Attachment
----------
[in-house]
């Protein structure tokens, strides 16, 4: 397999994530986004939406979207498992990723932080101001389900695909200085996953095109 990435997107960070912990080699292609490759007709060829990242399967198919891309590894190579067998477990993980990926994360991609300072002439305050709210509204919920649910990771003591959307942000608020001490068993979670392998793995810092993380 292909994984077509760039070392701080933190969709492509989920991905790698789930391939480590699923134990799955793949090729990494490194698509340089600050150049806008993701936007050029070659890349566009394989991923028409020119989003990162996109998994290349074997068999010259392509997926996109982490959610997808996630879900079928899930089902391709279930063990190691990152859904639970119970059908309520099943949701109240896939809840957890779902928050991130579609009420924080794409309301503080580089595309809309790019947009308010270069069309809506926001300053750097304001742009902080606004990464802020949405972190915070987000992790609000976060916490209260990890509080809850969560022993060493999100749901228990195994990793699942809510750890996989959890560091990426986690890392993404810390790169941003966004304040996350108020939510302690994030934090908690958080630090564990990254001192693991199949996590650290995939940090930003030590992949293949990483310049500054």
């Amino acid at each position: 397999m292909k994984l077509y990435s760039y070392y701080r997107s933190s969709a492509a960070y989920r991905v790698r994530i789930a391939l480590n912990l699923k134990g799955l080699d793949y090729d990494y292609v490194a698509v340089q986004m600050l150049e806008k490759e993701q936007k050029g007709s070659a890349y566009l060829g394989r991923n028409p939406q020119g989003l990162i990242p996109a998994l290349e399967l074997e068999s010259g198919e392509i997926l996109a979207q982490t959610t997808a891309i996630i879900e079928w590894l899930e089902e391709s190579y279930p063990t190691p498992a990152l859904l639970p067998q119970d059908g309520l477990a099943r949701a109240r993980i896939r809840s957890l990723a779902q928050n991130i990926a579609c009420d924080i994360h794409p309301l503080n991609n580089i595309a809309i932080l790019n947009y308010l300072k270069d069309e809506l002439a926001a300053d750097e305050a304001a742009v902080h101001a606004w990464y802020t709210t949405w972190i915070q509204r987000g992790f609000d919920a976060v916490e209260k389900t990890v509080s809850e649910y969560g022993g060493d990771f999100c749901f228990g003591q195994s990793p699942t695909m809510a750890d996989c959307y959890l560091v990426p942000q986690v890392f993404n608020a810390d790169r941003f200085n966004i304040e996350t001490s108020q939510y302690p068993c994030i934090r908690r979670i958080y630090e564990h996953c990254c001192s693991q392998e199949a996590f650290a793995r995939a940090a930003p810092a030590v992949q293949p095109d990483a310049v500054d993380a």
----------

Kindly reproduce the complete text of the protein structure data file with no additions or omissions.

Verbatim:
[in-house]
């Protein structure tokens, strides 16, 4: 397999994530986004939406979207498992990723932080101001389900695909200085996953095109 990435997107960070912990080699292609490759007709060829990242399967198919891309590894190579067998477990993980990926994360991609300072002439305050709210509204919920649910990771003591959307942000608020001490068993979670392998793995810092993380 292909994984077509760039070392701080933190969709492509989920991905790698789930391939480590699923134990799955793949090729990494490194698509340089600050150049806008993701936007050029070659890349566009394989991923028409020119989003990162996109998994290349074997068999010259392509997926996109982490959610997808996630879900079928899930089902391709279930063990190691990152859904639970119970059908309520099943949701109240896939809840957890779902928050991130579609009420924080794409309301503080580089595309809309790019947009308010270069069309809506926001300053750097304001742009902080606004990464802020949405972190915070987000992790609000976060916490209260990890509080809850969560022993060493999100749901228990195994990793699942809510750890996989959890560091990426986690890392993404810390790169941003966004304040996350108020939510302690994030934090908690958080630090564990990254001192693991199949996590650290995939940090930003030590992949293949990483310049500054």
């Amino acid at each position: 397999m292909k994984l077509y990435s760039y070392y701080r997107s933190s969709a492509a960070y989920r991905v790698r994530i789930a391939l480590n912990l699923k134990g799955l080699d793949y090729d990494y292609v490194a698509v340089q986004m600050l150049e806008k490759e993701q936007k050029g007709s070659a890349y566009l060829g394989r991923n028409p939406q020119g989003l990162i990242p996109a998994l290349e399967l074997e068999s010259g198919e392509i997926l996109a979207q982490t959610t997808a891309i996630i879900e079928w590894l899930e089902e391709s190579y279930p063990t190691p498992a990152l859904l639970p067998q119970d059908g309520l477990a099943r949701a109240r993980i896939r809840s957890l990723a779902q928050n991130i990926a579609c009420d924080i994360h794409p309301l503080n991609n580089i595309a809309i932080l790019n947009y308010l300072k270069d069309e809506l002439a926001a300053d750097e305050a304001a742009v902080h101001a606004w990464y802020t709210t949405w972190i915070q509204r987000g992790f609000d919920a976060v916490e209260k389900t990890v509080s809850e649910y969560g022993g060493d990771f999100c749901f228990g003591q195994s990793p699942t695909m809510a750890d996989c959307y959890l560091v990426p942000q986690v890392f993404n608020a810390d790169r941003f200085n966004i304040e996350t001490s108020q939510y302690p068993c994030i934090r908690r979670i958080y630090e564990h996953c990254c001192s693991q392998e199949a996590f650290a793995r995939a940090a930003p810092a030590v992949q293949p095109d990483a310049v500054d993380a």